Subsidence on newbuild estate reveals risk of historic mine shafts

Buying a property in an area with historic or current coal mining links is known to present a risk. But serious subsidence on the site of a new housing development on Tyneside has revealed that some historic mine workings have not been recorded.

The Coal Authority is now calling on local planners, surveyors, developers and geotechnical and engineering consultants to take legacy issues into consideration when mapping areas where mining has been carried out.

The Coal Authority wants to ensure legacy issues in mining areas are taken into account by everyone involved in housing so both new and existing properties are safe from subsidence.

Up to 35 newbuild homes on the Bayfield, West Allotment scheme in the north-east have been affected by the discovery of subsidence in July 2016. Several have already been demolished with a further 10 also due to be knocked down.

Authority’s plans didn’t record century-old workings

Experts from the Coal Authority, which is the government body managing the UK’s past coal mining, have since carried out extensive ground investigations on the area, discovering there are coal mine workings to a depth of 30 metres (100ft) that date back more than 120 years but had not been recorded on historical mining plans in the area.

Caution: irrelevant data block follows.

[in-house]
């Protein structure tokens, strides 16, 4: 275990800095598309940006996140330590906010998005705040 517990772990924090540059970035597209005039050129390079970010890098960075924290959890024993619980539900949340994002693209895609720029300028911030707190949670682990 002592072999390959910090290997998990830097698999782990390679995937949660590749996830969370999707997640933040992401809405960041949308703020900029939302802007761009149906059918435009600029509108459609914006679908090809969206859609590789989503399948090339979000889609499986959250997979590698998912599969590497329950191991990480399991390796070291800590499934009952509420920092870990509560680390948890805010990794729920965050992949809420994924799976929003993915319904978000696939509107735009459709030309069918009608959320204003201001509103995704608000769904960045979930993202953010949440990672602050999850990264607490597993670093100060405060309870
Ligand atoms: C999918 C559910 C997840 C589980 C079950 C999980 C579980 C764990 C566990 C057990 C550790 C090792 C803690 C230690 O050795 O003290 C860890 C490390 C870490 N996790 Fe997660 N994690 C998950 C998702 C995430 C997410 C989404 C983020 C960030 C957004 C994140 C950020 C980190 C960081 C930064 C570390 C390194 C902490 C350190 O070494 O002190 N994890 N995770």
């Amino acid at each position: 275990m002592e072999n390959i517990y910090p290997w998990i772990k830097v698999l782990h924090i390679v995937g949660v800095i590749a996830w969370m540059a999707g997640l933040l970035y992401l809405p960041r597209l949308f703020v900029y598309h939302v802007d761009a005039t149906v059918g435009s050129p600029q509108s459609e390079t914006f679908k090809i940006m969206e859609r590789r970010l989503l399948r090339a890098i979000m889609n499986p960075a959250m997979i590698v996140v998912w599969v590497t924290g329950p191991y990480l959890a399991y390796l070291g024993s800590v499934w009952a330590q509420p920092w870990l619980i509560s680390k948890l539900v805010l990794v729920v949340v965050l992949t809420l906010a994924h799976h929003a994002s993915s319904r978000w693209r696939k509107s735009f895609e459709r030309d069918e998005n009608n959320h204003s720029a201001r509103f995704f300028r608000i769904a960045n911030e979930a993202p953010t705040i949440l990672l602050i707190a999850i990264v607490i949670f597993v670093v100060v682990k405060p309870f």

The mining plans for the former colliery that worked that area showed solid coal beneath the ground when, in fact, the coal had been extracted at a rate of between 45 and 50 percent, seriously weakening the supporting pillars.

The subsequent underground collapse has caused a subsidence zone of more than 150m by 70m.

Engineers stabilised the ground

Coal Authority engineers have worked to stabilise the ground, but continual monitoring is required to ensure it remains stable for the redevelopment work that is continuing.

Simon Reed, chief operating officer of the Coal Authority, said: “We have released our initial recommendations to ensure there is awareness of the risks posed by historical coal mining legacy, in light of our findings from this recent subsidence event.

“This was an area of unrecorded mine workings, and caution must be adopted in assuming that the absence of a record means the absence of mining.

“Although our historic plans did not, in this case, reveal the coal workings, they are a vital part of any site assessment prior to development.”